42 Draconis

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42 Draconis
Observation data
Epoch J2000.0      Equinox J2000.0
Constellation Draco
Right ascension 18h 25m 59.13734s[1]
Declination +65° 33′ 48.5288″[1]
Apparent magnitude (V) 4.82[2]
Characteristics
Spectral type K1.5 III[2]
B−V color index 1.187
Astrometry
Radial velocity (Rv) 32.17 ± 0.20 km/s
Proper motion (μ) RA: 105.83 ± 0.21[1] mas/yr
Dec.: -27.24 ± 0.28[1] mas/yr
Parallax (π) 10.36 ± 0.20[1] mas
Distance 315 ± 6 ly
(97 ± 2 pc)
Absolute magnitude (MV) –0.108
Details[2]
Mass 0.879±0.050 M
Radius 21.76±0.43 R
Luminosity 142.55±5.77 L
Surface gravity (log g) 2.1±0.54 cgs
Temperature 4,280±16 K
Metallicity [Fe/H] −0.5 dex
Age 13.19±1.92 Gyr
Other designations
Fafnir, BD+65° 1271, GC 25212, HD 170693, HIP 90344, HR 6945, SAO 17888, PPM 20916
Database references
SIMBAD data
Exoplanet Archive data
Extrasolar Planets
Encyclopaedia
data

42 Draconis (abbreviated 42 Dra), also named Fafnir,[3] is a 5th magnitude K-type giant star located approximately 315 light years away in the constellation of Draco. As of 2009, an extrasolar planet (designated 42 Draconis b, later named Orbitar) is thought to be orbiting the star.

Of spectral type K1.5III, the star has a mass similar to the Sun but with a radius 22 times greater. It is a metal-poor star with metallicity as low as 35% that of the Sun and its age is 9.49 billion years. It is the northern pole star of Venus.[citation needed]

Nomenclature[edit]

42 Draconis is the star's Flamsteed designation. Following its discovery the planet was designated 42 Draconis b. In July 2014 the International Astronomical Union launched a process for giving proper names to certain exoplanets and their host stars.[4] The process involved public nomination and voting for the new names.[5] In December 2015, the IAU announced the winning names were Fafnir for this star and Orbitar for its planet.[6]

The winning names were submitted by the Brevard Astronomical Society of Brevard County, Florida, United States.[7] Fafnir was a Norse mythological dwarf who turned into a dragon, it is also the name of a fictional planet in Larry Niven's known space universe of similar description, ('Draco' is Latin for 'dragon'); Orbitar is a contrived word paying homage to the space launch and orbital operations of NASA.[8]

In 2016, the IAU organized a Working Group on Star Names (WGSN)[9] to catalog and standardize proper names for stars. In its first bulletin of July 2016,[10] the WGSN explicitly recognized the names of exoplanets and their host stars approved by the Executive Committee Working Group Public Naming of Planets and Planetary Satellites, including the names of stars adopted during the 2015 NameExoWorlds campaign. This star is now so entered in the IAU Catalog of Star Names.[3]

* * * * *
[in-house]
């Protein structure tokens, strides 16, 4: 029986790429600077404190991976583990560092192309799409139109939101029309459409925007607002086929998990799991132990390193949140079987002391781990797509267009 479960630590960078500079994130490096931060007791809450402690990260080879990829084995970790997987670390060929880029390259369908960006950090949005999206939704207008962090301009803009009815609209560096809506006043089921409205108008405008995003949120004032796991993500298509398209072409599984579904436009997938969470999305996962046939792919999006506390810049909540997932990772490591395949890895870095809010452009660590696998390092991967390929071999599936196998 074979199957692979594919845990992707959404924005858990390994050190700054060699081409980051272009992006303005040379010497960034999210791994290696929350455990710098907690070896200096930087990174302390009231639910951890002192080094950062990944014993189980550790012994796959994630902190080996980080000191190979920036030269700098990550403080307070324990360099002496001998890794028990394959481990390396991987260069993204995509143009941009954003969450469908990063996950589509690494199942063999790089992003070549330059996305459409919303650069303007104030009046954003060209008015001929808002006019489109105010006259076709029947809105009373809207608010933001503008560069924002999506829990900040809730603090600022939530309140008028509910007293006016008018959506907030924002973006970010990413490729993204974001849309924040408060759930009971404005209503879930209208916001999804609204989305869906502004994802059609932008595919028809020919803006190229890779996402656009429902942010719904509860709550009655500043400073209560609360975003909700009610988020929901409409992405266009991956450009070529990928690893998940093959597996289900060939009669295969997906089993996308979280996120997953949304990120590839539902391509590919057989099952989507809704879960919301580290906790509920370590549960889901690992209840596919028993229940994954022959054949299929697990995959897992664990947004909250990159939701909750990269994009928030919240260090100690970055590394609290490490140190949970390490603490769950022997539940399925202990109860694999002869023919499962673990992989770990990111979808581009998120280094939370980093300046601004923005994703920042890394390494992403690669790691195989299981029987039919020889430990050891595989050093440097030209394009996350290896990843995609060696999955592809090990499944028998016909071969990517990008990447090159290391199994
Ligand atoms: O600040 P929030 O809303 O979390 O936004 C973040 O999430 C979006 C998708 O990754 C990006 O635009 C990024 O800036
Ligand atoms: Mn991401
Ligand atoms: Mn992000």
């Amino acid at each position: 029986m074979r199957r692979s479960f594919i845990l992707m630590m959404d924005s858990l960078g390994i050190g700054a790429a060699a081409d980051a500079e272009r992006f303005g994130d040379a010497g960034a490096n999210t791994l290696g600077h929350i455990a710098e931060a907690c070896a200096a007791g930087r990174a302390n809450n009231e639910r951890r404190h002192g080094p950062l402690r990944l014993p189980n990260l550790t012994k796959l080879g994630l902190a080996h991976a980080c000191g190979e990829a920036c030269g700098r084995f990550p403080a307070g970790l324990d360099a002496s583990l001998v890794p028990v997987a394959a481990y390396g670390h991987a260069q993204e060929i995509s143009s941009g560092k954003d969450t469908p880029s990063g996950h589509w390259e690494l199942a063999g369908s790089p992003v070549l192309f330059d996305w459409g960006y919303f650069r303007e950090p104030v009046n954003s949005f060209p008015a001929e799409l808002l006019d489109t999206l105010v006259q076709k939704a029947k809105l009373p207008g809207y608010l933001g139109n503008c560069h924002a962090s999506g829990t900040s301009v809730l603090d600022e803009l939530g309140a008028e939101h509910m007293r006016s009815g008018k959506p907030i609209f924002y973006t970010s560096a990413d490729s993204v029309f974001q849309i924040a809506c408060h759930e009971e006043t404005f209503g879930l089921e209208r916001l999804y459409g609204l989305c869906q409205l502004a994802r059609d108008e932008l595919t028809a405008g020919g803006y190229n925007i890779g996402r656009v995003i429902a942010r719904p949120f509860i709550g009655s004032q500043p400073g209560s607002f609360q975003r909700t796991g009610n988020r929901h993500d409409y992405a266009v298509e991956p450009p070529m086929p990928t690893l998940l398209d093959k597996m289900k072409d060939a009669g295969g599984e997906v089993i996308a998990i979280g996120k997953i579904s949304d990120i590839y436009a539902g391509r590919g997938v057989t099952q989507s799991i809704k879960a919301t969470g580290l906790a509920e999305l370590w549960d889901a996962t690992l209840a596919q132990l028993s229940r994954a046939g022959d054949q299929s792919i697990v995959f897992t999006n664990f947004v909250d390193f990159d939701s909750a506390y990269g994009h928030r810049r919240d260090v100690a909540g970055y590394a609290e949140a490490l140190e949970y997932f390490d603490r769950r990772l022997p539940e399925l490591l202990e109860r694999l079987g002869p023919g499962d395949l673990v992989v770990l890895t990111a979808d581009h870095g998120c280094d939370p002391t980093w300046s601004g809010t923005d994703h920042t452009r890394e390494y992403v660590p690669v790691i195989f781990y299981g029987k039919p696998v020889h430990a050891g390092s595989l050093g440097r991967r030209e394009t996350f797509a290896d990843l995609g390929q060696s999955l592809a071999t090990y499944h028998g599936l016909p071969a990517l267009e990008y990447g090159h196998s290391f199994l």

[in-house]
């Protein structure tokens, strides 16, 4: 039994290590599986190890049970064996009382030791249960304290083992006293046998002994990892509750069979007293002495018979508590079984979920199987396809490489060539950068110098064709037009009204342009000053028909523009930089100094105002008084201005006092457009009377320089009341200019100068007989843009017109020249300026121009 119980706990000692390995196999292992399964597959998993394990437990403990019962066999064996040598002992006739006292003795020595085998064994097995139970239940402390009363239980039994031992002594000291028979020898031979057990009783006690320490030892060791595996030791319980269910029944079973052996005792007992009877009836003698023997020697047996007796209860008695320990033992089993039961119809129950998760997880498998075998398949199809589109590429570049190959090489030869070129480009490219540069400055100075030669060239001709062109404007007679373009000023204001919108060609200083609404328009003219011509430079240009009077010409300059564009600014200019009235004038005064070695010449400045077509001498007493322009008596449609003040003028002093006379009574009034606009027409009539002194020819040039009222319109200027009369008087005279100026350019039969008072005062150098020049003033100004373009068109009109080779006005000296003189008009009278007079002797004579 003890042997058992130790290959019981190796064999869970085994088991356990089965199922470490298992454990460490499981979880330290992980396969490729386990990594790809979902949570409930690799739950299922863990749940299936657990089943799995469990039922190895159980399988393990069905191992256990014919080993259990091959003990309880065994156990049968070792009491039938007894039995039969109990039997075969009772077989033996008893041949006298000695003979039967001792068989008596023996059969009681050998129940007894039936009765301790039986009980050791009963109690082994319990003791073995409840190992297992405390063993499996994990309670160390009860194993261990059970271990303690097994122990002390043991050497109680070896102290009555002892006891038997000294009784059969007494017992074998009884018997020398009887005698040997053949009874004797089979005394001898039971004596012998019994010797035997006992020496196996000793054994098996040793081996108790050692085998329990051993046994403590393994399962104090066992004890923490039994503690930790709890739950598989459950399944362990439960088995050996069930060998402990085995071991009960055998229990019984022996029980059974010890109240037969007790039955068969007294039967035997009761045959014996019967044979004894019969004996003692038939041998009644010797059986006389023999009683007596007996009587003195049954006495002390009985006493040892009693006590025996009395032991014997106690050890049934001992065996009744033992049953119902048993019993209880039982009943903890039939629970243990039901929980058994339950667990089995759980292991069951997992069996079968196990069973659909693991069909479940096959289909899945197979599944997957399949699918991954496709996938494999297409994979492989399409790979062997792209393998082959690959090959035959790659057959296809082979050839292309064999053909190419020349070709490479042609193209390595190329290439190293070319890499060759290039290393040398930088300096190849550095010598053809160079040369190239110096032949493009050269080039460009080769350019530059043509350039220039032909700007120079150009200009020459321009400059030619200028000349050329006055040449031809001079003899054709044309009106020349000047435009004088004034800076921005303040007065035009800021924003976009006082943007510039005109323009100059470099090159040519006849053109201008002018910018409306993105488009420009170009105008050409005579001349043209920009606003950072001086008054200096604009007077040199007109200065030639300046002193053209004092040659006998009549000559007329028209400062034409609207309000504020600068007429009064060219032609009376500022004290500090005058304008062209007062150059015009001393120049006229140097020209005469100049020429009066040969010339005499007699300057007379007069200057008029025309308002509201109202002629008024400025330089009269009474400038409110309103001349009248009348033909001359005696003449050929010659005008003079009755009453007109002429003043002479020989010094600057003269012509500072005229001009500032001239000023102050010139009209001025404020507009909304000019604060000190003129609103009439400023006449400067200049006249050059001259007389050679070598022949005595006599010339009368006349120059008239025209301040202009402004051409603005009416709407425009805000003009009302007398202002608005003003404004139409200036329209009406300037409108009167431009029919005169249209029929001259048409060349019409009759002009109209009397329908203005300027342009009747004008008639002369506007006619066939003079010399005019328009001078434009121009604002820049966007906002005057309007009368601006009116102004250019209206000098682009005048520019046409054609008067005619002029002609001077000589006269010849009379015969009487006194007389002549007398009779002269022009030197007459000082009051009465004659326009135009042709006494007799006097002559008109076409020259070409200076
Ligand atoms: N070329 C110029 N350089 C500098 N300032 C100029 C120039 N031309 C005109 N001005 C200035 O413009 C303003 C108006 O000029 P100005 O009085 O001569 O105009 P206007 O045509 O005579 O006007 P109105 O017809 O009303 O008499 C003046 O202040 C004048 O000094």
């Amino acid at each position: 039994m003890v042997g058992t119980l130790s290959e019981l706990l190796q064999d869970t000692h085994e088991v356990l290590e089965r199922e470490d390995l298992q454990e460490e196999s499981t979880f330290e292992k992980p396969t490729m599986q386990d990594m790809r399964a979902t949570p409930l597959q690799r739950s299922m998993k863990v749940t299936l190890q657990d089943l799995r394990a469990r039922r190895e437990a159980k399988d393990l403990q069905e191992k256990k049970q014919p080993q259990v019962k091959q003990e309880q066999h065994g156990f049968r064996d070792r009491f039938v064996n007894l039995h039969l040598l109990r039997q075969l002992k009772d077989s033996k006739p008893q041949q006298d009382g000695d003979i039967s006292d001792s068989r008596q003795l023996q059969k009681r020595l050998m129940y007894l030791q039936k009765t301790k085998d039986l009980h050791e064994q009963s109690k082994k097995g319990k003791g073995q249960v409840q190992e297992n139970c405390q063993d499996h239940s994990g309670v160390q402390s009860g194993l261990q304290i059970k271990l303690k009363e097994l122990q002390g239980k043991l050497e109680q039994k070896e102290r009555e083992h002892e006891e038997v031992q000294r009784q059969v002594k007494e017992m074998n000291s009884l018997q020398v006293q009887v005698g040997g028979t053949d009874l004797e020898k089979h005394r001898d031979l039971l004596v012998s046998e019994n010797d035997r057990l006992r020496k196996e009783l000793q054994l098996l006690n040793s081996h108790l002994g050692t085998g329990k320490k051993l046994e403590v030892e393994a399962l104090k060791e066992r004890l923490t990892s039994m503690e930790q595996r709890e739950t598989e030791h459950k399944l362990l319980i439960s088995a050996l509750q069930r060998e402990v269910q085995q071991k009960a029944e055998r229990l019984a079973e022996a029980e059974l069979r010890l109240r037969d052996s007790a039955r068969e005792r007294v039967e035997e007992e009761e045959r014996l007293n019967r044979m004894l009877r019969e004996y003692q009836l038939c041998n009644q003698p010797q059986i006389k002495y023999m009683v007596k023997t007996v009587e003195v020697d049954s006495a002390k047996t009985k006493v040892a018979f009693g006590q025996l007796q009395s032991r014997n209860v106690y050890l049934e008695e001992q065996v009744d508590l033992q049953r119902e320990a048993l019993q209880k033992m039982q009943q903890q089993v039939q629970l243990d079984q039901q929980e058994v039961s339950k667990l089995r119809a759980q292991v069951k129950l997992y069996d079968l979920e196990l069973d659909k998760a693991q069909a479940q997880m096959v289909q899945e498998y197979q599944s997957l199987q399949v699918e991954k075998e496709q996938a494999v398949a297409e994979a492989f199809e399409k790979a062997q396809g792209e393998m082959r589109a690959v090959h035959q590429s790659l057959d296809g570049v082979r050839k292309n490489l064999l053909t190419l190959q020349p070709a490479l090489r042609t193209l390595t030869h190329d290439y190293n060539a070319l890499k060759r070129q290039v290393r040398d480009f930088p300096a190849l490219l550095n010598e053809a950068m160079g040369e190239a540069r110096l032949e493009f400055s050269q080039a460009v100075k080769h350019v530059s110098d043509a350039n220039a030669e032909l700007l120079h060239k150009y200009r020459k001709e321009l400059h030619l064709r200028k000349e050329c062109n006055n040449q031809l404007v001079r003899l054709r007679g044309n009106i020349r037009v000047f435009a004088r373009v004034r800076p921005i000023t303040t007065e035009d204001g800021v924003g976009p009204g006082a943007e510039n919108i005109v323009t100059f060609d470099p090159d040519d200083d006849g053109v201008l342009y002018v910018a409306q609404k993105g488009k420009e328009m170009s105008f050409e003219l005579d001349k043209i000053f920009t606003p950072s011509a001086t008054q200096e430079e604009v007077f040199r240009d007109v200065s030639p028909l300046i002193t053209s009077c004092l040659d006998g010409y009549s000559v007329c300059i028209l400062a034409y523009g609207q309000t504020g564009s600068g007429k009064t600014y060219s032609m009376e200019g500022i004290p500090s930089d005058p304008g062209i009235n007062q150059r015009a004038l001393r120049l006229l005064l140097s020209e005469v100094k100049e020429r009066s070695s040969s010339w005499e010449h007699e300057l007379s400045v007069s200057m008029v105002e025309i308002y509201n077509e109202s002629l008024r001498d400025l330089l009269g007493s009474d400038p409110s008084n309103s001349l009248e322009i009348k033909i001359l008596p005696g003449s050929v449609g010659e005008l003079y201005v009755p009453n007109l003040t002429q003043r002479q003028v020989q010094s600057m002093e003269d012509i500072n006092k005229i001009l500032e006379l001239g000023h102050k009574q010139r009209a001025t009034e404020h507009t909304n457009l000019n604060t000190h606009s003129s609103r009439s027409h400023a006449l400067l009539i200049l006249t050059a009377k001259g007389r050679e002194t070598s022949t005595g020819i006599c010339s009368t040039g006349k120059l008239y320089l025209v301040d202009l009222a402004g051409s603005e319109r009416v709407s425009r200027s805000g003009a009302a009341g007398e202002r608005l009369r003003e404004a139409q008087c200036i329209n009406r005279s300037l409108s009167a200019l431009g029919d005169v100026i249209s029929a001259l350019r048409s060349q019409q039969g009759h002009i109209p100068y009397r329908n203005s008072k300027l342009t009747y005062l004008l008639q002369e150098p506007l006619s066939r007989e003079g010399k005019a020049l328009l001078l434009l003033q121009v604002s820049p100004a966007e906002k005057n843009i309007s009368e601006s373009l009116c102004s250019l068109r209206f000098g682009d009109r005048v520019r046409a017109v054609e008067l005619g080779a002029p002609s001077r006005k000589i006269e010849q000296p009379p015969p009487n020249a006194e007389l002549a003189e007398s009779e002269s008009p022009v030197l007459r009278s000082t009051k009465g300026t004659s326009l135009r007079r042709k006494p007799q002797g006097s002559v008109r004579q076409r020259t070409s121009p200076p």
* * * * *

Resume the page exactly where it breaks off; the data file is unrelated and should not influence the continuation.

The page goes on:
Planetary system[edit]

42 Draconis b was discovered in 2009. It is an example of a super-Jupiter.

The 42 Draconis planetary system[11]
Companion
(in order from star)
Mass Semimajor axis
(AU)
Orbital period
(days)
Eccentricity Inclination Radius
b (Orbitar) ≥3.88 ± 0.85 MJ 1.19 ± 0.01 479.1 ± 6.2 0.38 ± 0.06

See also[edit]

References[edit]

  1. ^ a b c d e van Leeuwen, F. (2007). "Validation of the new Hipparcos reduction". Astronomy and Astrophysics. 474 (2): 653–664. arXiv:0708.1752Freely accessible. Bibcode:2007A&A...474..653V. doi:10.1051/0004-6361:20078357.  Vizier catalog entry
  2. ^ a b c Ligi, R.; et al. (February 2016), "Radii, masses, and ages of 18 bright stars using interferometry and new estimations of exoplanetary parameters", Astronomy & Astrophysics, 586: 23, arXiv:1511.03197Freely accessible, Bibcode:2016A&A...586A..94L, doi:10.1051/0004-6361/201527054, A94. 
  3. ^ a b "IAU Catalog of Star Names". Retrieved 28 July 2016. 
  4. ^ NameExoWorlds: An IAU Worldwide Contest to Name Exoplanets and their Host Stars. IAU.org. 9 July 2014
  5. ^ NameExoWorlds The Process
  6. ^ Final Results of NameExoWorlds Public Vote Released, International Astronomical Union, 15 December 2015.
  7. ^ Website
  8. ^ NameExoWorlds The Approved Names
  9. ^ "IAU Working Group on Star Names (WGSN)". Retrieved 22 May 2016. 
  10. ^ "Bulletin of the IAU Working Group on Star Names, No. 1" (PDF). Retrieved 28 July 2016. 
  11. ^ Döllinger, M. P.; et al. (2009). "Planetary companion candidates around the K giant stars 42 Draconis and HD 139 357". Astronomy and Astrophysics. 499 (3): 935–942. arXiv:0903.3593Freely accessible. Bibcode:2009A&A...499..935D. doi:10.1051/0004-6361/200810837. 

Coordinates: Sky map 18h 25m 59.1381s, +65° 33′ 48.530″